Increasing physical activity seems to be an important feature of cardiometabolic risk reduction among individuals at high risk for type 2 diabetes participating in preventive interventions in routine clinical settings.
Article summary
Article focus
There is evidence from randomised controlled trials that supervised exercise interventions improve cardiometabolic risk factor levels.
It is not known how knowledge from intensive interventions of randomised clinical trials can be applied in various real-life clinical settings with limited resources.
In this paper, we report the results of an analysis of physical activity changes and their association to cardiometabolic risk factors among individual at high risk for type 2 diabetes and participating in preventive lifestyle intervention in routine clinical settings of primary healthcare.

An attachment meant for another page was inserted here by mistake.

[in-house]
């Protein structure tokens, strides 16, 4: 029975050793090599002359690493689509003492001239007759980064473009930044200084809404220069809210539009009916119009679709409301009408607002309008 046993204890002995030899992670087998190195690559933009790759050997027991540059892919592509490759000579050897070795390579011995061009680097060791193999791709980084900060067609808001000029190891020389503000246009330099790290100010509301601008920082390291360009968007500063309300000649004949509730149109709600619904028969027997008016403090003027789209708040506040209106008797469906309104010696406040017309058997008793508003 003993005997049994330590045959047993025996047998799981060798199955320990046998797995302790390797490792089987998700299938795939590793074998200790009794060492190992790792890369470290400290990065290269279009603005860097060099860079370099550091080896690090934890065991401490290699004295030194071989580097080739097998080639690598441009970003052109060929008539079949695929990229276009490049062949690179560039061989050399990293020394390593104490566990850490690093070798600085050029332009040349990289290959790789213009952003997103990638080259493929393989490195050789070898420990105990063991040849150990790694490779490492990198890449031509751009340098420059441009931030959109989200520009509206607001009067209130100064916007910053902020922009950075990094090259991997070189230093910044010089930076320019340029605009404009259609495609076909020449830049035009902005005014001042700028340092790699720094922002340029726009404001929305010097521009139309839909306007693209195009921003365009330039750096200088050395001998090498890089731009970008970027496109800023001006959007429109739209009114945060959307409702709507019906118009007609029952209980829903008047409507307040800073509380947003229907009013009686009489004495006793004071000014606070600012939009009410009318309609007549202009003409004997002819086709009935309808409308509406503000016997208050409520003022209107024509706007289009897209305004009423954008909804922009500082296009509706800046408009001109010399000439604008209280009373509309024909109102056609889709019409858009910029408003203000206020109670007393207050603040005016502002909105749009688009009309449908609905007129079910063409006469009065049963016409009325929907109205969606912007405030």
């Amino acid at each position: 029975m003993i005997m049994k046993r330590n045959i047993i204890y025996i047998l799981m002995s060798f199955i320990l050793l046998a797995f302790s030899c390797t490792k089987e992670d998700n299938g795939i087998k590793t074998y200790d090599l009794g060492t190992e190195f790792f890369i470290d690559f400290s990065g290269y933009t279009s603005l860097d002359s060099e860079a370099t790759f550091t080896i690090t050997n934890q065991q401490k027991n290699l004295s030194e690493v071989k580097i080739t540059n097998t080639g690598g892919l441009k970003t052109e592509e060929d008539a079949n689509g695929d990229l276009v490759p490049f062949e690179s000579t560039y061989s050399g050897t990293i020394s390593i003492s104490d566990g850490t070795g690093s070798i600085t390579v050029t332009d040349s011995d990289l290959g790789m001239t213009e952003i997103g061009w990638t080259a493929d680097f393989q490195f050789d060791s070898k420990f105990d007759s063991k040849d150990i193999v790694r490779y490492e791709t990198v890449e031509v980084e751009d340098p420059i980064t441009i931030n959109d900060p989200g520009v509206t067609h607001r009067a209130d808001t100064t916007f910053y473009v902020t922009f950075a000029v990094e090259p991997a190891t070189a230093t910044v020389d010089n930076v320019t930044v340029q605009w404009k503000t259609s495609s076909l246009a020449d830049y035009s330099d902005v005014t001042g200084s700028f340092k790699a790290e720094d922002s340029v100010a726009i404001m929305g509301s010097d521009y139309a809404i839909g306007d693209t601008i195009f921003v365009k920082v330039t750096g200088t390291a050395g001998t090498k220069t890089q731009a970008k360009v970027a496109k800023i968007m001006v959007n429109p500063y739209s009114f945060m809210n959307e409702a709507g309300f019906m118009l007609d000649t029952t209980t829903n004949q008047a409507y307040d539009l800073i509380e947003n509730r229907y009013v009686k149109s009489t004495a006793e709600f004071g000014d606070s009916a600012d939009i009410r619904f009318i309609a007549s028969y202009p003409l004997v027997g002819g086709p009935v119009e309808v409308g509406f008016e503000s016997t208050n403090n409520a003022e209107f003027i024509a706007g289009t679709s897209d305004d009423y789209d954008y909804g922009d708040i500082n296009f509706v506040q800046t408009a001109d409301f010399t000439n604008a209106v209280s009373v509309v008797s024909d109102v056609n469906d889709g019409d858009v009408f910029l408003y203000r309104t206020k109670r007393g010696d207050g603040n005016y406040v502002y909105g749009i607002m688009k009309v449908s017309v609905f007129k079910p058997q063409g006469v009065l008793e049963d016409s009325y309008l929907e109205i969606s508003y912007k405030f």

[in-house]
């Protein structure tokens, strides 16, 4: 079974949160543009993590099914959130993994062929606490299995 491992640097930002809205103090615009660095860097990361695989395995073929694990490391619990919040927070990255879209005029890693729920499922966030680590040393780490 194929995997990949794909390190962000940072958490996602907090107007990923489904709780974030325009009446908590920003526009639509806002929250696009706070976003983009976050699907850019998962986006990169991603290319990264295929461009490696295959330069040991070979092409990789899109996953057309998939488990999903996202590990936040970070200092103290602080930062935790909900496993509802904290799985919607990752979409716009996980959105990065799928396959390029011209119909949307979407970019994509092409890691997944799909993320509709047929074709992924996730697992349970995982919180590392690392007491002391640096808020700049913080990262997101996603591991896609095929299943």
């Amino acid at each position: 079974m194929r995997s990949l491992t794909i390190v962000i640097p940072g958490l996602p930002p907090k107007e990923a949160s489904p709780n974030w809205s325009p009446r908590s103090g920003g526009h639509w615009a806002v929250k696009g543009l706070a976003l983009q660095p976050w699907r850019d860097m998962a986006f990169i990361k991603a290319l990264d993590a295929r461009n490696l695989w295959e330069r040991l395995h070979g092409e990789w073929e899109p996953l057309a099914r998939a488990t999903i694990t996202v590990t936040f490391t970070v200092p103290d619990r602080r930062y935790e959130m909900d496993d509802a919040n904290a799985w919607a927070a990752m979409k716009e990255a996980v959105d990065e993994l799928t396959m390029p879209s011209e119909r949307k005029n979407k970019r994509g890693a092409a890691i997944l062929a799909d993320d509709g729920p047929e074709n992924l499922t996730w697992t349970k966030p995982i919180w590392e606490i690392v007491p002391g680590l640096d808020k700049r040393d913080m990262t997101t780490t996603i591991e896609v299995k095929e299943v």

Key messages
Less than one-fifth of the participants reported at ‘1-year’ follow-up having clearly increased their physical activity during the past year.
Those who increased their activity improved clearly their cardiometabolic risk profile including reductions of waist circumference and fasting low-density lipoprotein cholesterol and glucose levels, which result persisted after the adjustment for dietary change.
Increasing physical activity seems to be an important feature of cardiometabolic risk reduction among individuals at high risk for type 2 diabetes participating in preventive interventions in routine clinical settings.
Strengths and limitations
FIN-D2D is the first national effort to implement the prevention of diabetes in a primary healthcare setting.
Follow-up data on the changes in physical activity are available from a subgroup of participants.